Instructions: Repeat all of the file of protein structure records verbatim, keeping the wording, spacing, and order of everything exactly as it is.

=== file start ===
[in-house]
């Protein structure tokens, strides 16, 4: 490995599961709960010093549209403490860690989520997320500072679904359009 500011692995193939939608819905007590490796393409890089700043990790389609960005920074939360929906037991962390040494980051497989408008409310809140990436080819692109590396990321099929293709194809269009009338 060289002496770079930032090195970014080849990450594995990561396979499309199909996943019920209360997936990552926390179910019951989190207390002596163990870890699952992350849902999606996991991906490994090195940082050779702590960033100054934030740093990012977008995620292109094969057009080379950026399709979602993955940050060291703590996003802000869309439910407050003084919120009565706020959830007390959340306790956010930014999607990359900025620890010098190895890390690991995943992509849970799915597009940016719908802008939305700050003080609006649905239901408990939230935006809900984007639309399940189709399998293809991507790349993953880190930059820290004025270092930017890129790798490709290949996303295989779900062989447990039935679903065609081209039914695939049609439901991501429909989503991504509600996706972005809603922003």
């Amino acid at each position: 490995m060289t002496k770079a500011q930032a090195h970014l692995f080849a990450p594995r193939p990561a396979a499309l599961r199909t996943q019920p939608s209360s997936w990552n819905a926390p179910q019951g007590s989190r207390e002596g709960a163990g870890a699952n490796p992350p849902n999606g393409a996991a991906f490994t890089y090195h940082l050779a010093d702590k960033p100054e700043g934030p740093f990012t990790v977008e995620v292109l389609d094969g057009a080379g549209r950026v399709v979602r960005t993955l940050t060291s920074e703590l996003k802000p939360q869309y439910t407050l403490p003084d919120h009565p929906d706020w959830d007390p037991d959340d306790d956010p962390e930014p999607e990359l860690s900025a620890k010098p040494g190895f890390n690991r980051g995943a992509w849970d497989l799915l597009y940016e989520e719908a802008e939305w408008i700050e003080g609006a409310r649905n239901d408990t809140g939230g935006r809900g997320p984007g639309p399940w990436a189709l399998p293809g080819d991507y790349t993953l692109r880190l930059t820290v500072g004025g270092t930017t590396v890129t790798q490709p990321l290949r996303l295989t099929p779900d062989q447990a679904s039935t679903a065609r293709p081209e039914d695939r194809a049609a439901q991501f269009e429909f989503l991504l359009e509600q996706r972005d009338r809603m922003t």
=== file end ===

[in-house]
């Protein structure tokens, strides 16, 4: 490995599961709960010093549209403490860690989520997320500072679904359009 500011692995193939939608819905007590490796393409890089700043990790389609960005920074939360929906037991962390040494980051497989408008409310809140990436080819692109590396990321099929293709194809269009009338 060289002496770079930032090195970014080849990450594995990561396979499309199909996943019920209360997936990552926390179910019951989190207390002596163990870890699952992350849902999606996991991906490994090195940082050779702590960033100054934030740093990012977008995620292109094969057009080379950026399709979602993955940050060291703590996003802000869309439910407050003084919120009565706020959830007390959340306790956010930014999607990359900025620890010098190895890390690991995943992509849970799915597009940016719908802008939305700050003080609006649905239901408990939230935006809900984007639309399940189709399998293809991507790349993953880190930059820290004025270092930017890129790798490709290949996303295989779900062989447990039935679903065609081209039914695939049609439901991501429909989503991504509600996706972005809603922003």
């Amino acid at each position: 490995m060289t002496k770079a500011q930032a090195h970014l692995f080849a990450p594995r193939p990561a396979a499309l599961r199909t996943q019920p939608s209360s997936w990552n819905a926390p179910q019951g007590s989190r207390e002596g709960a163990g870890a699952n490796p992350p849902n999606g393409a996991a991906f490994t890089y090195h940082l050779a010093d702590k960033p100054e700043g934030p740093f990012t990790v977008e995620v292109l389609d094969g057009a080379g549209r950026v399709v979602r960005t993955l940050t060291s920074e703590l996003k802000p939360q869309y439910t407050l403490p003084d919120h009565p929906d706020w959830d007390p037991d959340d306790d956010p962390e930014p999607e990359l860690s900025a620890k010098p040494g190895f890390n690991r980051g995943a992509w849970d497989l799915l597009y940016e989520e719908a802008e939305w408008i700050e003080g609006a409310r649905n239901d408990t809140g939230g935006r809900g997320p984007g639309p399940w990436a189709l399998p293809g080819d991507y790349t993953l692109r880190l930059t820290v500072g004025g270092t930017t590396v890129t790798q490709p990321l290949r996303l295989t099929p779900d062989q447990a679904s039935t679903a065609r293709p081209e039914d695939r194809a049609a439901q991501f269009e429909f989503l991504l359009e509600q996706r972005d009338r809603m922003t």